The stove was built as close as possible to dimensions recommended in the “Rocket Stove Design Guide” by Approvecho Research Center. The space between the stove pipe and the bucket was filled with gravel rather than insulating material such as perlite, which is not optimal in terms of efficiency, but the stove works and is very sturdy.

Rocket Stove at KF Huset. Photo: Erik Sjödin.

[Rocket Stove at KF Huset in Klöse.]


Naturen tar över – Utställningen [July, 2020]

Österängens öppna utekök. Foto: Österängens konsthall / Marcus Gyllborg.

[Österängens öppna utekök. Foto: Österängens konsthall / Marcus Gyllborg.]

Gemenskapspraktik deltar i “Naturen tar över – Utställningen” på Österängens Konsthall med material relaterat till projektet “Österängens öppna utekök“.

”Naturen tar över över” är ett projekt vars syfte är att undersöka om konstnärliga gestaltningar kan bidra till ökad biologisk mångfald i detaljplanerade områden. Antingen direkt – eller genom att kommentera eller ­belysa olika aspekter av artrikedom och diversitet.

Projektet vill också hitta sätt att vidga ­begreppet offentlig konst så att även tillfälliga eller semipermanenta uttryck kan representeras.

Sju svenska och internationellt verksamma ­konstnärer eller konstnärsgrupper kommer ­under sommaren 2020 att uppföra sinsemellan helt ­olika verk på området. “Naturen tar över – Utställningen” är en möjlighet för dig som besökare att fördjupa dig i konstnärernas gestaltningar och praktik.

Österängens öppna utekök. Foto: Österängens konsthall / Marcus Gyllborg.

[Österängens öppna utekök. Foto: Österängens konsthall / Marcus Gyllborg.]

Medverkande: Jan Carleklev, Jens Evaldsson, Gemenskapspraktik, Nonhuman Nonsense, SymbioLab, Katarina Vallbo, Sissi Westerberg.

Naturen tar över är ett samarbete mellan Österängens Konsthall och Biosfärområde Östra Vätterbranterna och finansieras av Statens Konstråd och Vätterhem.

Utställningen öppnar fredag 23 juni kl. 11.00 och pågår till 23 augusti.
På grund av rådande pandemi har vi en besöksrestriktion på 10 besökare åt gången.

Tänk på att inte besöka utställningen om du är sjuk!


The Rocket Stove / Grill at ÖÖUK [June, 2020]

[The rocket stove / grill at ÖÖUK.]

The idea with the stove in Österängens Öppna Utekök (Österängen’s Open Outdoor Kitchen) is to complement a common public outdoor grill solution with a wood fired rocket stove for expanded cooking possibilities and relatively safe and cosy interaction with fire.

Food can be cooked on the stove by placing a cooking pot or pan on top of the stove pipe and feeding the fire in the stove with wood sticks through the horisontal part of the L-shaped stove pipe. The grill is used just as a regular grill by putting charcoal on top of the gravel in the concrete pipe and then grilling the food on top of the grate.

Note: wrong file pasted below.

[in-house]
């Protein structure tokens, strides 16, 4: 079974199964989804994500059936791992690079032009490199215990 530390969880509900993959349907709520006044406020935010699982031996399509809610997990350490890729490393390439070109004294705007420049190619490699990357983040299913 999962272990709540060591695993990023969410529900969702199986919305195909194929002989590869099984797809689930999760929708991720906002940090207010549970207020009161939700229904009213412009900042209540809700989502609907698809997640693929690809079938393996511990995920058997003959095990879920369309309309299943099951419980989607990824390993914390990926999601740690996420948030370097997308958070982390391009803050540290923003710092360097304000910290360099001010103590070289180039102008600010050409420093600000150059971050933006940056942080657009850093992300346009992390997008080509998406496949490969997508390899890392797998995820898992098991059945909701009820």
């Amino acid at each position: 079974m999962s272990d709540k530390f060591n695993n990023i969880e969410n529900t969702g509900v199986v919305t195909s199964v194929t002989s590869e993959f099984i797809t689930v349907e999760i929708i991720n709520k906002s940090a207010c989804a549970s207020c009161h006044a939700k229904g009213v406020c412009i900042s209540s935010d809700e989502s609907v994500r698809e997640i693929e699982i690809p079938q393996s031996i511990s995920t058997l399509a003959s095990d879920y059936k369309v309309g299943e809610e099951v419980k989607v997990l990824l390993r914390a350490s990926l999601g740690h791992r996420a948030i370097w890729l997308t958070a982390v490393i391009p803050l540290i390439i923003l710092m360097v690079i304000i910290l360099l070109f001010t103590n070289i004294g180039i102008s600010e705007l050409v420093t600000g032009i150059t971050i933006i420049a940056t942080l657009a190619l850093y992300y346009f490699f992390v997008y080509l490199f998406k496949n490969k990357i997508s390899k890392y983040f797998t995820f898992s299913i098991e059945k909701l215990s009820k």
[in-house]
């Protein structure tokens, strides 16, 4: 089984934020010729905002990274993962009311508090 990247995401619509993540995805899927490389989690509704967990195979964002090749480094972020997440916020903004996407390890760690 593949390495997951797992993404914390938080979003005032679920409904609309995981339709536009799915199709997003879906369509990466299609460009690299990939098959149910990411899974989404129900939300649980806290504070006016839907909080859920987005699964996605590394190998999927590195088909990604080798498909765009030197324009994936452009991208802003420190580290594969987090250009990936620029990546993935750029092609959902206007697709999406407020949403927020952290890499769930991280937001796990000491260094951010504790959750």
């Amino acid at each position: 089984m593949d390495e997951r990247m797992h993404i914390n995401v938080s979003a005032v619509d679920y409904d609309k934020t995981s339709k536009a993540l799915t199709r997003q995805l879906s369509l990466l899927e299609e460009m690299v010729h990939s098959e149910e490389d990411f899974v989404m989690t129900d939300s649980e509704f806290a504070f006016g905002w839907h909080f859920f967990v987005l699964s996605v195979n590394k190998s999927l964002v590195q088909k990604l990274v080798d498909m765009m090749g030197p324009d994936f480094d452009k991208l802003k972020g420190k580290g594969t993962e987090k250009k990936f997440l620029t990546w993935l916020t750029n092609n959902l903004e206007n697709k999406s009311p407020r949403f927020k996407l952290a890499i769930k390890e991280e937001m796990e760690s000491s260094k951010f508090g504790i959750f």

[The rocket stove pipe in ÖÖUK.]

The rocket stove is welded from mild steel piping following instructions from the “Rocket Stove Design Guide” by Approvecho Research Center, with some slight modifications to accommodate this particular context.

A stove is always a balance between optimal heat transfer, usability and cost. In this case the horisontal part of the L-shaped stovepipe is slightly longer and wider in diameter than what’s ideal for optimal combustion. However, this allows for better placement of the cooking pot on top of the stove and easier feeding of fire wood. Also the stove pipe is insulated with regular gravel, and not f.ex. vermiculite which would’ve provide better heat retention in the pipe but required a more complicated integration of the stove in the grill.

The stove is integrated with the grill through a hole drilled through the concrete piping and secured with outdoor and heat safe cement plaster and the gravel that is filled up around the stove in the concrete pipe. On top of the concrete pipe is a grill grate cut to fit from non-galvanised expanded metal. The grate and a cooking pot or pan placed on it is kept at the right distance from the top of the stove pipe by distances welded onto the stove.

[Grilling vegetarian sausages and cooking potatoes at ÖÖUK.]

In practice the stove works very well and is able to bring a pot of potatoes as seen on the photo above to the boil in around 10 minutes.